Intensive Care Medicine

, Volume 18, Issue 2, pp 82–88 | Cite as

Results of four technical investigations in fifty clinically brain dead patients

  • R. Nau
  • H. W. Prange
  • J. Klingelhöfer
  • B. Kukowski
  • D. Sander
  • R. Tchorsch
  • K. Rittmeyer
Originals

Abstract

Fifty consecutive patients (aged 19–77 years, median 56 years) with primary cerebral diseases and the clinical signs of absent cortical and brainstem function were subjected to electroencephalography (EEG), brainstem acoustic evoked potentials (BAEP), extracranial Doppler ultrasonography (ECD) and arterial digital subtraction angiography (DSA). In the majority of cases the results of the technical tests agreed with the clinical signs and were suggestive of brain death. However, in one patient EEG revealed clear bioelectrical activity. In 6 cases, doubts existed about whether the EEG was isoelectric; in 3 of the 6 cases biological activity might have been present. In 31 of 42 patients ECD showed a typical pattern of intracranial circulatory arrest, in 9 of 42 ECD revealed a pattern suggestive of the cessation of cerebral blood flow. In four patients BAEP recordings compatible with brain death were recorded 2–3 days before intracranial circulatory arrest. In 2 patients with isoelectric EEG and absent BAEP arterial DSA demonstrated residual perfusion. The findings are discussed in view of the conceptional differences concerning brain death. It is concluded that the strict application of the concept of death of the whole brain requires angiographic demonstration of absent intracerebral blood flow.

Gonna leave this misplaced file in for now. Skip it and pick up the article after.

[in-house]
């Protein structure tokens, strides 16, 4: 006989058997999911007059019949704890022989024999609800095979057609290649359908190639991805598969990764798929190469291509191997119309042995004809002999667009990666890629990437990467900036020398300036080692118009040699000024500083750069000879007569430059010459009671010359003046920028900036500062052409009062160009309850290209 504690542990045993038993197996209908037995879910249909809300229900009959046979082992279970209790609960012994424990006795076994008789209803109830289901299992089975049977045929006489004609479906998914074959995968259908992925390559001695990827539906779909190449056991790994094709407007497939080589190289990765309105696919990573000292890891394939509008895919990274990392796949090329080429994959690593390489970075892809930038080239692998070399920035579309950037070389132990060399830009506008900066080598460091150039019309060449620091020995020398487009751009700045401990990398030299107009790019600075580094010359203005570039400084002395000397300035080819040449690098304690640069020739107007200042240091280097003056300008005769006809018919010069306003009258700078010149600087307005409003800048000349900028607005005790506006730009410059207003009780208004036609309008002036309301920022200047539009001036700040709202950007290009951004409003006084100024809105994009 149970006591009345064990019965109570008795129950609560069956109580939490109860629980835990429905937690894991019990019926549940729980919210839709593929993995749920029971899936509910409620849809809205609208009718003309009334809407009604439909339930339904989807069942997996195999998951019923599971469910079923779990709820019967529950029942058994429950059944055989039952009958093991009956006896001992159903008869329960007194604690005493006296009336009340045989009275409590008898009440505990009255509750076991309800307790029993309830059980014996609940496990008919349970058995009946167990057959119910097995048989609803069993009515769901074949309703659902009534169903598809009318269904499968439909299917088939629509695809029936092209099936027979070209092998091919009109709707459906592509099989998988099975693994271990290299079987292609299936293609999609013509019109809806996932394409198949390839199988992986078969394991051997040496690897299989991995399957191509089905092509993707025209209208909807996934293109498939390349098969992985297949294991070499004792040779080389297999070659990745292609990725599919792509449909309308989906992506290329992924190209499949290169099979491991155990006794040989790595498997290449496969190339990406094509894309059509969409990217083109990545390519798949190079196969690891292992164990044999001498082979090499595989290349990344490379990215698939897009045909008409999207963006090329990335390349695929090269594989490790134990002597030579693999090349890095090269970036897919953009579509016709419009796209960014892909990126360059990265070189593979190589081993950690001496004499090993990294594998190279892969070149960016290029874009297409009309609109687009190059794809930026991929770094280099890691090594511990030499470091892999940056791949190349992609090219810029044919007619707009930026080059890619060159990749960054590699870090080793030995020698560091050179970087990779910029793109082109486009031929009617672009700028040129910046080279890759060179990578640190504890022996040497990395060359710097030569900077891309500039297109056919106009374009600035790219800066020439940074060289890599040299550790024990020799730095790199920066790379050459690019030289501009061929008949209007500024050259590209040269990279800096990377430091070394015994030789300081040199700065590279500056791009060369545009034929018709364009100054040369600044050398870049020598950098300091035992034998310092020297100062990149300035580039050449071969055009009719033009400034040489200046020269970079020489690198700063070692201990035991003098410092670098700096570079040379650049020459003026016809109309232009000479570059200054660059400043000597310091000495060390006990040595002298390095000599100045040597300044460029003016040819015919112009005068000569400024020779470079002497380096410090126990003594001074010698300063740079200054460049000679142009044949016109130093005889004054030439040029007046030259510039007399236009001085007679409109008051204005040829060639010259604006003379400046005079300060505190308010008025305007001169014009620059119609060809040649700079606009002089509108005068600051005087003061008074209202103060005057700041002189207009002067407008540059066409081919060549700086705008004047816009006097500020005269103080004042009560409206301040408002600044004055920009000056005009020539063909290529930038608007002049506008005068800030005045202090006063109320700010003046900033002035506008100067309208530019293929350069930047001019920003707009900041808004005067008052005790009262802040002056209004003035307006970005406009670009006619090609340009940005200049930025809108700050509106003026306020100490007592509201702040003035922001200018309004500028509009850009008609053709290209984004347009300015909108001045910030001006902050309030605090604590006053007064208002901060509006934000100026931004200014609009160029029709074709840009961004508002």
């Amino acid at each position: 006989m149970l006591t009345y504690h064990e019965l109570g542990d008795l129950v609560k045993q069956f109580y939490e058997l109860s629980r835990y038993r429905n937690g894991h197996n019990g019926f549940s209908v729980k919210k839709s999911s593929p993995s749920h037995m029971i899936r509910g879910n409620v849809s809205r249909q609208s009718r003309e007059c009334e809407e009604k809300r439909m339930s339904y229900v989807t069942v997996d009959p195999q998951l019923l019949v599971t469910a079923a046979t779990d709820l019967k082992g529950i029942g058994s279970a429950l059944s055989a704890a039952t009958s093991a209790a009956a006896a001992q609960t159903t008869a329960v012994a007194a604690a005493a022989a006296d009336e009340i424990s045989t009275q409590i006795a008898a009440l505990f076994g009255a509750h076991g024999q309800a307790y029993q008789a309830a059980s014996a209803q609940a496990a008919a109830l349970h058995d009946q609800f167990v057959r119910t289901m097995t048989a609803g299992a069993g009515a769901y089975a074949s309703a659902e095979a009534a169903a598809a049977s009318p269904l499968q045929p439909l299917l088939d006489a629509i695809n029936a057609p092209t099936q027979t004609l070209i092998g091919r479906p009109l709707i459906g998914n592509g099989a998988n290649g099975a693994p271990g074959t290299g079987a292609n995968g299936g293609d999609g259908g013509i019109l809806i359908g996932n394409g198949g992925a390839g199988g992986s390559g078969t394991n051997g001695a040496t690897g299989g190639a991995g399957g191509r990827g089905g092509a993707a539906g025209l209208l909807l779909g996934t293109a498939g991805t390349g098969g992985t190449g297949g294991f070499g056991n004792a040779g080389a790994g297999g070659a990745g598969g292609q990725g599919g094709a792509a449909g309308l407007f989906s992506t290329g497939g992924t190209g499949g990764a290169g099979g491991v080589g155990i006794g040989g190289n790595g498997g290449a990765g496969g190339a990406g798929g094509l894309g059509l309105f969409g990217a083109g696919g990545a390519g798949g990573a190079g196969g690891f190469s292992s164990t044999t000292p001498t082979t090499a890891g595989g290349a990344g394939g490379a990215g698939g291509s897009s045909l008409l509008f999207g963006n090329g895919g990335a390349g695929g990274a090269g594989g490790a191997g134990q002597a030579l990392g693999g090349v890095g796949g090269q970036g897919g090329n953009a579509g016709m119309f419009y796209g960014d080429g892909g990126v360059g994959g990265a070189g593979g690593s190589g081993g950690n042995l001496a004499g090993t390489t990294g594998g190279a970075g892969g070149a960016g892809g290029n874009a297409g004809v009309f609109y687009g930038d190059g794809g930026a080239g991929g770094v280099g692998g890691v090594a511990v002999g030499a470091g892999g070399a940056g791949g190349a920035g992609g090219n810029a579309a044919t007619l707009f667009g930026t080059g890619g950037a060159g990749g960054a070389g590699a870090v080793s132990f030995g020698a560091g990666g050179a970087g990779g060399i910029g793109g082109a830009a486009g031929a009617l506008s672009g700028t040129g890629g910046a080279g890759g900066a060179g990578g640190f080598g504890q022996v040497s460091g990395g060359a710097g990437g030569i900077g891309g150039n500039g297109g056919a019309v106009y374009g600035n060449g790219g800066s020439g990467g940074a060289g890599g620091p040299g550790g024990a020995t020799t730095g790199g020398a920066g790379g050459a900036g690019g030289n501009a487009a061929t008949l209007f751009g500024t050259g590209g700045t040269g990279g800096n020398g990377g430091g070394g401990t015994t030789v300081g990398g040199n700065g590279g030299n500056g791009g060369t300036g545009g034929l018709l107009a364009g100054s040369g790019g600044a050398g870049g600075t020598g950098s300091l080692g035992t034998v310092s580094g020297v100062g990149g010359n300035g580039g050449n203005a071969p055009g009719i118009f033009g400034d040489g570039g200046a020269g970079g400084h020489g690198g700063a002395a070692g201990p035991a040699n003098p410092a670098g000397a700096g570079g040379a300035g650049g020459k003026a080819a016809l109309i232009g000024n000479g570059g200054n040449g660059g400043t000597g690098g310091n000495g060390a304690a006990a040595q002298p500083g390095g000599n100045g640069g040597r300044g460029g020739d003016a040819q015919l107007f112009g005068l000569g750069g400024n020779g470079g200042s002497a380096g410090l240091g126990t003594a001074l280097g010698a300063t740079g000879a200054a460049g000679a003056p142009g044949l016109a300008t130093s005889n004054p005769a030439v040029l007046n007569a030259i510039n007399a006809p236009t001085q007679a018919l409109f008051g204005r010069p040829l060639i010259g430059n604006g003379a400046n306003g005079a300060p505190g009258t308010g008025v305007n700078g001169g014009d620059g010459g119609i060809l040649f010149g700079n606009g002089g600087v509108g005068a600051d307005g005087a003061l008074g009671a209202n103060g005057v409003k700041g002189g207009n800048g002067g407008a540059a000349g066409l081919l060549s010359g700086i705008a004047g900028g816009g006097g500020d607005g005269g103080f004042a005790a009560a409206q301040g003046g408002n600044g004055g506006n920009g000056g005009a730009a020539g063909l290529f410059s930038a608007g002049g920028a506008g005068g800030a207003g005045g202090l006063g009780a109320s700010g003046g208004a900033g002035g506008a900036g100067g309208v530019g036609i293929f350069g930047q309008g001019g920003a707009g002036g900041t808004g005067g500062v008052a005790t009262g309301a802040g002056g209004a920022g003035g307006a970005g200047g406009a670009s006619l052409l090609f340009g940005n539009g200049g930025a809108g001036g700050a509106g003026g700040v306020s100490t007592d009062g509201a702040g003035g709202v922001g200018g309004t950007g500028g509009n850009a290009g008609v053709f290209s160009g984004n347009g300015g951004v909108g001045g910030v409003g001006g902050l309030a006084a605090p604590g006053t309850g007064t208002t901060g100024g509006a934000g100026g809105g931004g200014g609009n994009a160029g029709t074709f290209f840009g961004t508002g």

Key words

Brain death Electroencephalography Brainstem acoustic evoked potentials Extracranial Doppler ultrasonography Arterial digital subtraction angiography 

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Copyright information

© Springer-Verlag 1992

Authors and Affiliations

  • R. Nau
    • 1
  • H. W. Prange
    • 1
  • J. Klingelhöfer
    • 2
  • B. Kukowski
    • 2
  • D. Sander
    • 2
  • R. Tchorsch
    • 1
  • K. Rittmeyer
    • 3
  1. 1.Department of NeurologyUniversity of GöttingenGöttingenFRG
  2. 2.Department of Clinical NeurophysiologyUniversity of GöttingenFRG
  3. 3.Department of NeuroradiologyUniversity of GöttingenFRG

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